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Infectious diseases

vaccine vial
Winter 2020

The lost history of polio at Washington State

The message was so important that it was repeated twice above the fold.

The February 8, 1928, issue of The Evergreen exclaimed on both sides of the masthead, “All college entertainment features, athletic contests and social events have been cancelled until further notice is given as a precaution against the spread of infantile paralysis.”

Infantile paralysis is an old synonym for poliomyelitis, or polio, a viral disease that causes muscle pain, weakness, stiffness, and paralysis. At one time, it was among the most feared diseases in the United States.

In early 1928, a student at Washington State College died from the disease, and the college … » More …

H1N1 medicine
Fall 2014

Nasty epidemic, neat science

Dennis Garcia had good reason to be nervous.

Flu season was just a few months away, and in the summer of 2009, outbreaks of the H1N1 virus known as “swine flu” were popping up around the world. It was a novel virus, so rare that humans had yet to start developing immunity to it. A similar scenario was in place for the Spanish flu of 1918, an H1N1 outbreak more deadly than the Black Death bubonic plague.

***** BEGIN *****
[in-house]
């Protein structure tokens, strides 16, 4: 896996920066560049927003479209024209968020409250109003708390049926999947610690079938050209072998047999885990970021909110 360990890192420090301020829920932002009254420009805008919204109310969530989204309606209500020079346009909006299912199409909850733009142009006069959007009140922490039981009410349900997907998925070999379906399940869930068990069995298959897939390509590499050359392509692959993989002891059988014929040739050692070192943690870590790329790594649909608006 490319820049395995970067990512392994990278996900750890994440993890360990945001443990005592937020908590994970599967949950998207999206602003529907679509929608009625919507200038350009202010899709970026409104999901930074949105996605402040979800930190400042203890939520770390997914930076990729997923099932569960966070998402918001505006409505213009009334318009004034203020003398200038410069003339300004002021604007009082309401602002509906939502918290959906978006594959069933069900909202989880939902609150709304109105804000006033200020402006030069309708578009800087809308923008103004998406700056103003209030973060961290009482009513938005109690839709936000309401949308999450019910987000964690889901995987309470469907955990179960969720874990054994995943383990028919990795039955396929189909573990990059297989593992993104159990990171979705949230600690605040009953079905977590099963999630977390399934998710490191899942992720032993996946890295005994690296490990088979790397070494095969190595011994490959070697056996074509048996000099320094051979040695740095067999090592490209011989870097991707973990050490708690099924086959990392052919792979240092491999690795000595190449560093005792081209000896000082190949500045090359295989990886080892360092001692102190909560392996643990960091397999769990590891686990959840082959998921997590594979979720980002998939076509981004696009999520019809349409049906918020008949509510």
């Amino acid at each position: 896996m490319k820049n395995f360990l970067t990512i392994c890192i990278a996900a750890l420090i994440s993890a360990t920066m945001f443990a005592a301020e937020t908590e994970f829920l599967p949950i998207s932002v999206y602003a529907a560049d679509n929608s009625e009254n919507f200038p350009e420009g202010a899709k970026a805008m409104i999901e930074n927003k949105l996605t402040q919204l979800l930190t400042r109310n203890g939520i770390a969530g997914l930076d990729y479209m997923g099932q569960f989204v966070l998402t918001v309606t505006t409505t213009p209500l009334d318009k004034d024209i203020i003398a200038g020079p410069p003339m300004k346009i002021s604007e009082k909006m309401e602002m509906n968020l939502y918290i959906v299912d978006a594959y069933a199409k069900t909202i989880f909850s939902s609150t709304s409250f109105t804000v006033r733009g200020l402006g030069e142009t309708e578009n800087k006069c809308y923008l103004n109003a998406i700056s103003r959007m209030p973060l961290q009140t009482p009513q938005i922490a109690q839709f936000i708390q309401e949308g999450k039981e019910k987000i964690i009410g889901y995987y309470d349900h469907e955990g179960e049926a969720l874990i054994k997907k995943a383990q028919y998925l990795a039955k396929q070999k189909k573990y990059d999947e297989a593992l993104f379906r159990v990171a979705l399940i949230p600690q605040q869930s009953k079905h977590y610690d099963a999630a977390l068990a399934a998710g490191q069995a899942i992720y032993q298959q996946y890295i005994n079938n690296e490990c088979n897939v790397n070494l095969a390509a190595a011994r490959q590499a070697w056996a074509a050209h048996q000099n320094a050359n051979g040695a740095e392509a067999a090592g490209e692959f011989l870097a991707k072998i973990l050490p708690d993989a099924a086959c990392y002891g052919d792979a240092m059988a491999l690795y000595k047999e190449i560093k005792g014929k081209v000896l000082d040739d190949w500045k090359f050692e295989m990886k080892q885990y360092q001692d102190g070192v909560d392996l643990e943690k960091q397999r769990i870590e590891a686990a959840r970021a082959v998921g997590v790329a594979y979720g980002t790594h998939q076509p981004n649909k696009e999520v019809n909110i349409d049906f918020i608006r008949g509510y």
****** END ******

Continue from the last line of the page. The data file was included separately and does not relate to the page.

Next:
By late August, as the first wave of students returned to Washington State University’s Pullman campus, the World Health Organization had seen the virus in scores of countries, … » More …

Wall Street
Spring 2013

Sick stocks

It’s cold and flu season. And no one is immune, not even Wall Street.

That’s the notion Brian McTier, a WSU Vancouver-based business school faculty member, and his colleagues explored when examining the impact of influenza on the U.S. stock market. McTier has been examining external events that might affect the stock market that weren’t normally modeled. Those effects include class action suits in securities, electronic funds transfer errors driven by sentiment, and the flu.

For the study, which is being published in the Journal of Financial and Quantitative Analysis, the authors started with the hypothesis that high rates of influenza could affect trading as … » More …